Syria’s new opposition coalition was to hold its first full meeting yesterday to discuss forming a transitional government crucial to win effective Arab and Western support for the revolt against Syrian President Bashar al-Assad.
The 60 or so delegates, chosen after marathon talks in Qatar this month, are meeting in Cairo ahead of a gathering of the Friends of Syria, a grouping of dozens of countries that had pledged mostly non-military backing for the revolt, but which are worried by the influence of Islamists in the opposition.
“The objective is to name the prime minister for a transitional government, or at least have a list of candidates ahead of the Friends of Syria meeting,” said Suhair al-Atassi, one of the coalition’s two vice-presidents.
Atassi is only one of three female members of the coalition, in which the Muslim Brotherhood and its allies account for about 40 percent to 45 percent.
The two-day meeting will also select committees to manage aid and communications, a process that is developing into a power struggle between the Muslim Brotherhood and secular members.
Rivalries have also intensified between the opposition in exile and rebels on the ground, where the death toll has reached 40,000 after 20 months of violence.
However, the new coalition has given rise to hopes that al-Assad’s enemies can set aside their differences and focus on securing international support to remove him.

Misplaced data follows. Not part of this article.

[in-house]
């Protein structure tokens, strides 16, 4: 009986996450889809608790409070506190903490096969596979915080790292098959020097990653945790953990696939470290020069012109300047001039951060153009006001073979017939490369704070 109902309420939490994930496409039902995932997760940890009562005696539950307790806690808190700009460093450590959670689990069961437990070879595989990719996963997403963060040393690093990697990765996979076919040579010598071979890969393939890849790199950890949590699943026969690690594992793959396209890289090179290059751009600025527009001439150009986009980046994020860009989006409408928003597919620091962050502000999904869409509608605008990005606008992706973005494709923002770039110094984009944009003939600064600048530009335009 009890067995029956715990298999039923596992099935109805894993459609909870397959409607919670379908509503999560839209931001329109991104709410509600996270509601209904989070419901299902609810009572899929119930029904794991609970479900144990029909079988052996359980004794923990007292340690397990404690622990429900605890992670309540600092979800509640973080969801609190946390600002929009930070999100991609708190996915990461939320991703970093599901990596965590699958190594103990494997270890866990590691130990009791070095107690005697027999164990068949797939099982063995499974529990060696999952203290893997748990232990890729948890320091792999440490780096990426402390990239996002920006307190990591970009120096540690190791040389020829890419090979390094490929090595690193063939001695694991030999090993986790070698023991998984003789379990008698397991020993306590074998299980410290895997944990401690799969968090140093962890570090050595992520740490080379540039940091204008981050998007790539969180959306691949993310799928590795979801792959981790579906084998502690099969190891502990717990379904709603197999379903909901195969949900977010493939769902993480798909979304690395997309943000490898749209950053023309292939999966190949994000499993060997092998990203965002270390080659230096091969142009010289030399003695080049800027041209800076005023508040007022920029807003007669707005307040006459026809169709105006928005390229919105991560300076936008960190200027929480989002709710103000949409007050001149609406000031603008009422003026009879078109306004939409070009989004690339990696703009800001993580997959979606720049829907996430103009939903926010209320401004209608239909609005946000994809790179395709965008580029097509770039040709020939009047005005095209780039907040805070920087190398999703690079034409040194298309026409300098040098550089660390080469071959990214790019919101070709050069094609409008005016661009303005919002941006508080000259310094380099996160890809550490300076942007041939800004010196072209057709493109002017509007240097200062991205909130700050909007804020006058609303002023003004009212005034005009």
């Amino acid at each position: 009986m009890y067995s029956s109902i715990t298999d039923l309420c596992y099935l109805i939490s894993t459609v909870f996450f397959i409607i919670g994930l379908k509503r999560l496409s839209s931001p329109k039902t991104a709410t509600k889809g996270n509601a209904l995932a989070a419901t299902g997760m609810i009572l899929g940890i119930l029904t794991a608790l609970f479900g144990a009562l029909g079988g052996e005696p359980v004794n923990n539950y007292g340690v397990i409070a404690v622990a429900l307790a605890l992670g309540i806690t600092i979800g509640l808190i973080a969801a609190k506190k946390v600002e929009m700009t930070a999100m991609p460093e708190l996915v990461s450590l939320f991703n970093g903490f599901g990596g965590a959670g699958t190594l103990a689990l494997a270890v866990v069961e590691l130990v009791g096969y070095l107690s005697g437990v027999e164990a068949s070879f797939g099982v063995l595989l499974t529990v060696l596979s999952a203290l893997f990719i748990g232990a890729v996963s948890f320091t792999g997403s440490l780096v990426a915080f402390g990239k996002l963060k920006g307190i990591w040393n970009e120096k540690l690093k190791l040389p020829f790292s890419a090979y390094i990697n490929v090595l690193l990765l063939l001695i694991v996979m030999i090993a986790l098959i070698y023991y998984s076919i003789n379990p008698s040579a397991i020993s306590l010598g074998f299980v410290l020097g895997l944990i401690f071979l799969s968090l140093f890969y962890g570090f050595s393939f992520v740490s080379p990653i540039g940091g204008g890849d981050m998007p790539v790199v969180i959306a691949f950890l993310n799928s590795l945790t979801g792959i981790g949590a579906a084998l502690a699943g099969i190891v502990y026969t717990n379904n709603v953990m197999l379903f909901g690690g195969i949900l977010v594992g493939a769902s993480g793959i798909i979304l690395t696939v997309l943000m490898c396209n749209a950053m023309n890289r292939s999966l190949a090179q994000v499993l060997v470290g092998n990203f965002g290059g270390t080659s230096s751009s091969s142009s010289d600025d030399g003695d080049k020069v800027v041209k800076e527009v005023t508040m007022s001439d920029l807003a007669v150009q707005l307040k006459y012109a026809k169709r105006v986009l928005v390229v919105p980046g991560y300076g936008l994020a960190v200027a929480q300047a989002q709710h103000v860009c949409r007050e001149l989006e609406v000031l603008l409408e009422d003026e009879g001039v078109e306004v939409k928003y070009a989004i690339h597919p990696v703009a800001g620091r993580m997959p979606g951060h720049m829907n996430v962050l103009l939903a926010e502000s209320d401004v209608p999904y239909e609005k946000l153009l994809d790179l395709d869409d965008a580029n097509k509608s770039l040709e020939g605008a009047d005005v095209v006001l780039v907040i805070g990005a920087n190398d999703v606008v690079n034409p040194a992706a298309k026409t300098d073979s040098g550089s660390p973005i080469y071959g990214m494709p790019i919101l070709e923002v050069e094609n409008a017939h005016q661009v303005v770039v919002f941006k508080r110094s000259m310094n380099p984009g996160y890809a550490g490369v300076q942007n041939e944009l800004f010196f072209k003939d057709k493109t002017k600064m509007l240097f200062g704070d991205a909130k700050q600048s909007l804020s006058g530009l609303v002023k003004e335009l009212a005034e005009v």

“We have ideological differences with the coalition, but it will achieve its mission if it brings us outside military help,” said Abu Nidal Mustafa, from Ansar al-Islam, an Islamist rebel unit in Damascus.
Liaison between the coalition and rebels has been assigned to former Syrian prime minister Riad Hijab, the highest-ranking official to defect since the revolt, coalition sources said.
His name is also being touted as a possible prime minister, but his history in al-Assad’s Baath Party could exclude him.
After the Syrian National Council (SNC), the first major opposition grouping, formed in Istanbul last year, but fail to win broad international support, a Western and Gulf-backed effort produced the new coalition earlier this month.
Its head, Damascus preacher Moaz Alkhatib, has repeatedly rejected sectarianism. However, Atassi said major figures have been overlooked in the new coalition and that the main Kurdish political grouping, the Kurdish National Council, must be brought onboard.
Atassi said that, unlike the SNC, the new coalition would work with important figures even if they do not become full members.
Yet the coalition already faces a major test. It has not agreed on how to deal with international proposals that envisage a transitional period without requiring al-Assad to step down, an option deemed unthinkable by opposition groups in Syria.
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